These conflicts reflect much deeper division in Belarusian society. Both founders of the two popular web-sites – Blishch and Zisser – are famous entrepreneurs, who made their start-ups super-profitable. They are the representatives of the modern IT-elite, well-educated and critical to the Belarusian government.
At the same time, these successful and independent businessmen not only refuse to associate themselves with political opposition, but instead actively criticise and even resist it.
Moderates and Radicals
This relative division on "moderates" and "radicals" also exists in other separate spheres of social life: among NGOs and journalists.
Around 50 Belarusian NGOs, gathered under the aegis of Civil Forum of the EU Eastern Partnership, have recently united in the association called "National Platform of Civil Society". Drafting its basic guiding document – the Conception – resulted in a series of disagreements among the members.
The draft proposed by several organisations implied fostering of centralisation of civil society groups and enlarged the powers of the National Platform. Some experts and NGO’s were afraid of upcoming politicisation of civil society which seemed inadmissible to them. The reason was rather plain: NGO’s must be independent and not bound by anyone’s decisions.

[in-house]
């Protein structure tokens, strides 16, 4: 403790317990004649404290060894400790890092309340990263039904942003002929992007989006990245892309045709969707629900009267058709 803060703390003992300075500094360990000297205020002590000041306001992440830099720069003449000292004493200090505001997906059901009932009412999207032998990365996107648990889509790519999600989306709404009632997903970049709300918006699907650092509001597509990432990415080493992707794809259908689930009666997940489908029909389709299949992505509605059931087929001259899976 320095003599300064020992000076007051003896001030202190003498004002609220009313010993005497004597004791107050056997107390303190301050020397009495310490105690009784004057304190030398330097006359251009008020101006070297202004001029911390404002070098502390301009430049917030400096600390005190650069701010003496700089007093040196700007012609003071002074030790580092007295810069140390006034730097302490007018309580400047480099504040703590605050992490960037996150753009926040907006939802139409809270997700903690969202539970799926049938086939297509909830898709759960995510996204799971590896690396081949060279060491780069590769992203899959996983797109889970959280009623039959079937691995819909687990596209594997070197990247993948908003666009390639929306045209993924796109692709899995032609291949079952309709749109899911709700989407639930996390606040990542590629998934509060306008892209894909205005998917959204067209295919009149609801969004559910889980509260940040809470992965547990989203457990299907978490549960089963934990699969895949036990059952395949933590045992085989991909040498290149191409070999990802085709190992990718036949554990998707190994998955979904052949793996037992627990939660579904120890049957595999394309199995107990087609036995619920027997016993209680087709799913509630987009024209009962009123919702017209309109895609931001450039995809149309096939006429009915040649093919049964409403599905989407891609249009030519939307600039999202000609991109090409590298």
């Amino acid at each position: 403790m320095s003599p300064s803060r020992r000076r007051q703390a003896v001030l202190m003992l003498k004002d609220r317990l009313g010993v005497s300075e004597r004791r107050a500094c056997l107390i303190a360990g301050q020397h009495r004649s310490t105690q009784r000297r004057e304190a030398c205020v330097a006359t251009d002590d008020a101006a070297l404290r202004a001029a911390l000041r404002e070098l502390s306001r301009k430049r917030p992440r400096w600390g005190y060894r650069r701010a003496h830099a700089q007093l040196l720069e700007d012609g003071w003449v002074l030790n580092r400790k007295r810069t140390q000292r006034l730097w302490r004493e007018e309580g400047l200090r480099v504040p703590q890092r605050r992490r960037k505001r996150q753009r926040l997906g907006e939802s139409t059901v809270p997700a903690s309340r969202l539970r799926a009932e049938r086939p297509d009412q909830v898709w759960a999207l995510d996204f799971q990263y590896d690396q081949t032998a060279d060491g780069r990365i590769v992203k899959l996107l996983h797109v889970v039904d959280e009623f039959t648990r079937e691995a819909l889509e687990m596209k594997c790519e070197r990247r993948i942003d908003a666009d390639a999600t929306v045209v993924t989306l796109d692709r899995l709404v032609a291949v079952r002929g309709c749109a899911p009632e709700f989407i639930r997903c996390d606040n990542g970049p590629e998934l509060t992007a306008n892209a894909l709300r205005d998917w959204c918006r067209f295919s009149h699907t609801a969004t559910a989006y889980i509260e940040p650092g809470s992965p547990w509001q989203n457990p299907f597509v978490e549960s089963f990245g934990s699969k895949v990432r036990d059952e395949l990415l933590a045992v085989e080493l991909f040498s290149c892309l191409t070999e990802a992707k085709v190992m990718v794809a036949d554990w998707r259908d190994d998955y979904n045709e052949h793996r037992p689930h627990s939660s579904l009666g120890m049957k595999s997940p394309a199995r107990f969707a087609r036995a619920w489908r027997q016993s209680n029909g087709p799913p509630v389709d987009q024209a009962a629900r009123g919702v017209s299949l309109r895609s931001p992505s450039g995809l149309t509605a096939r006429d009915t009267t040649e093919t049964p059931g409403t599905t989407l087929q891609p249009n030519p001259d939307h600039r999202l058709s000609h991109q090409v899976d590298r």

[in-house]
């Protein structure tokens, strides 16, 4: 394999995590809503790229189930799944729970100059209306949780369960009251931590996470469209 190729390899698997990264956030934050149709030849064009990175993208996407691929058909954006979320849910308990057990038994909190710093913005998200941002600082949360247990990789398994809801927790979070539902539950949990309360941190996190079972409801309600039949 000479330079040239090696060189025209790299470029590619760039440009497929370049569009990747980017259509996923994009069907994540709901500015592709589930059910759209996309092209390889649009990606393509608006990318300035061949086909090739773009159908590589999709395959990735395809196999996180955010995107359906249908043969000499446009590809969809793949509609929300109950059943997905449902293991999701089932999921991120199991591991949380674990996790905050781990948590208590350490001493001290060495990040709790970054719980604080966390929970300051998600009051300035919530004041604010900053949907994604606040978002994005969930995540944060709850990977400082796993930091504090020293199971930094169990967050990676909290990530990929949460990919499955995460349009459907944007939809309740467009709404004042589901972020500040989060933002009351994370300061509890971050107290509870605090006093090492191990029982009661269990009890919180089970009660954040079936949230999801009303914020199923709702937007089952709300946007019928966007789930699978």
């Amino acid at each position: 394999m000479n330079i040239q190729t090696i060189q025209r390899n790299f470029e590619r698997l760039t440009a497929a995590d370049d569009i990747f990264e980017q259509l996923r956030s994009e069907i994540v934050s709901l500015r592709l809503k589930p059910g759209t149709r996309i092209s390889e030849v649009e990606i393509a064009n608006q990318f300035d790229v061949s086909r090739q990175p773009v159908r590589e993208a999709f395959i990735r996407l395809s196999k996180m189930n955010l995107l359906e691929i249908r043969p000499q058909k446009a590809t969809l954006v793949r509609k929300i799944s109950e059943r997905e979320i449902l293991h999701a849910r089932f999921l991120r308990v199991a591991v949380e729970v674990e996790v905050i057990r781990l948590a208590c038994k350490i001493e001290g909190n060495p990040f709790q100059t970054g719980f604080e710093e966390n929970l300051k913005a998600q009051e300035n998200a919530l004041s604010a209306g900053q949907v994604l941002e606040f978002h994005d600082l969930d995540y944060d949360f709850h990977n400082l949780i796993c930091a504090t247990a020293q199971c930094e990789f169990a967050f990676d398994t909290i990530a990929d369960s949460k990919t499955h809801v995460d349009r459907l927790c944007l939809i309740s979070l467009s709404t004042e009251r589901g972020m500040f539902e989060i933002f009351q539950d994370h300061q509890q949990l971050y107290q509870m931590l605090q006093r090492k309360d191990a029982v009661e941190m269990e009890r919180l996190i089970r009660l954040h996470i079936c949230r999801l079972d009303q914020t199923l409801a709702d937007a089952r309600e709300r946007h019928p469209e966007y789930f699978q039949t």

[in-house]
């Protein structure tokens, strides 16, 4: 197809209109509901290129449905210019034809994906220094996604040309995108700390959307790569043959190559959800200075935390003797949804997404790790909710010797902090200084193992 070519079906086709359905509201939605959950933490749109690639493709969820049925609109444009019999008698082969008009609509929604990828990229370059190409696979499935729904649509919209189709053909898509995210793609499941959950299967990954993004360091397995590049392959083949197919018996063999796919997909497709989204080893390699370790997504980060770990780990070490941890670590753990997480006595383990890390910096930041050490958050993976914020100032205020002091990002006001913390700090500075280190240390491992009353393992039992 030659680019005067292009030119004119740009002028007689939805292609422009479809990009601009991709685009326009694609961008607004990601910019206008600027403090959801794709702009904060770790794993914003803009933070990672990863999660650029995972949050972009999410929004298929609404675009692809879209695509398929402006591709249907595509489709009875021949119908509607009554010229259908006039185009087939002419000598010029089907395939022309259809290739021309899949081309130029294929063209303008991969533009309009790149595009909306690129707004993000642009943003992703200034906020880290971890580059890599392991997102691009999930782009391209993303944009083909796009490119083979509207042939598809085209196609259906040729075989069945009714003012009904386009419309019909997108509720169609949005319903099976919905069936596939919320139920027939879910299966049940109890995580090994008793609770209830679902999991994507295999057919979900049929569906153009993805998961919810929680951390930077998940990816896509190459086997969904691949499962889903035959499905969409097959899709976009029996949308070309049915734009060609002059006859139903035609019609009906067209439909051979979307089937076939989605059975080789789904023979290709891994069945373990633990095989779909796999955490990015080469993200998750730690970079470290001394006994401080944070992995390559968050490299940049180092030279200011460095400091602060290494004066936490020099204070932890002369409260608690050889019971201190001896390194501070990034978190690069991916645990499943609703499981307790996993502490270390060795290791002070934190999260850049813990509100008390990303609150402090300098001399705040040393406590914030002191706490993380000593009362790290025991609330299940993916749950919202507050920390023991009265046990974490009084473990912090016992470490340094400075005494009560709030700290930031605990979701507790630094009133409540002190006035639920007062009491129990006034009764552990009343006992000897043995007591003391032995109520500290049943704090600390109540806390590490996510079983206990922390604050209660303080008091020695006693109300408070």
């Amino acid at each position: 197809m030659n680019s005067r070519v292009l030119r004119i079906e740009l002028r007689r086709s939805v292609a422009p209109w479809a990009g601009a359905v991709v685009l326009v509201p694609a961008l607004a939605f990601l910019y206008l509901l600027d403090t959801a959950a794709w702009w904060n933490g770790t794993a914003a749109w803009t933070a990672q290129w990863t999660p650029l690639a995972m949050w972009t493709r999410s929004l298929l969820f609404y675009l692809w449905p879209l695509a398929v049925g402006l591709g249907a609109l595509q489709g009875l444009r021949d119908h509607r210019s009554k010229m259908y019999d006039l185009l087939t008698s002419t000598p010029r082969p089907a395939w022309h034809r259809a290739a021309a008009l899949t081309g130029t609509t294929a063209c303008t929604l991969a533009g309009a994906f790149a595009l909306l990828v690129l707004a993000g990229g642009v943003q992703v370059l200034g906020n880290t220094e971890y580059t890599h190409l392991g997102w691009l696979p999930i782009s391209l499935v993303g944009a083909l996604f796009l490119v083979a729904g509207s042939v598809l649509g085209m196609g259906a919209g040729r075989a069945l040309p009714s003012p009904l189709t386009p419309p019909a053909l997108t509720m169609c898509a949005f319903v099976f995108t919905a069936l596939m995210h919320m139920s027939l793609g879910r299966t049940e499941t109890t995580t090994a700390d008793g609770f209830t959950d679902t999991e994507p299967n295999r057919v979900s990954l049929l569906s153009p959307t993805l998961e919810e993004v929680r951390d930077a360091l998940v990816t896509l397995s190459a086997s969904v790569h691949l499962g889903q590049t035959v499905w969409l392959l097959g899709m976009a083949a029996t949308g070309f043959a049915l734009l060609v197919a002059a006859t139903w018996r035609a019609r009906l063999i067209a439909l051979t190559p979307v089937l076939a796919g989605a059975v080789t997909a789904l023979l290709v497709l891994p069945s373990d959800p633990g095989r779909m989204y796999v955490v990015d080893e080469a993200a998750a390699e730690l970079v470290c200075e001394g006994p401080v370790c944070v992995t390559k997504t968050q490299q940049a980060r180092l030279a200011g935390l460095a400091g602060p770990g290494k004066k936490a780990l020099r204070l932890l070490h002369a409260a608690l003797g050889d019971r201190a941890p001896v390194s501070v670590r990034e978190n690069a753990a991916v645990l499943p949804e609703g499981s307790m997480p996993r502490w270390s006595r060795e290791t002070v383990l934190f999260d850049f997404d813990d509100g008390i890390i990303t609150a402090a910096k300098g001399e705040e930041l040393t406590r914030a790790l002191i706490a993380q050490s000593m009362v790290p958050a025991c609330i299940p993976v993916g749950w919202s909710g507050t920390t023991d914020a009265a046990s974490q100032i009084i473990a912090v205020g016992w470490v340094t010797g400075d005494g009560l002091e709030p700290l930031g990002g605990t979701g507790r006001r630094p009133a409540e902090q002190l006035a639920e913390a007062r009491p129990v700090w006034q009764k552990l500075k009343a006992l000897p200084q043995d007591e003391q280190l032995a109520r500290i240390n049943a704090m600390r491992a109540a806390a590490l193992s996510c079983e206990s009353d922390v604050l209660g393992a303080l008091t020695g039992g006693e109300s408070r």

Hence, they tried to oppose the proposed draft Conception, but the majority of the National Platform members backed it. This split has echoed in numerous online quarrels and resulted in certain reputation damage to the National Platform. As a consequence one of the most famous NGOs – Movement "For Freedom" – postponed its joining to the Platform.
The same split becomes evident among the independent journalists. They disagree whether a professional journalist must be truly independent and unprejudiced or he must fight for his ideals using media as a tool.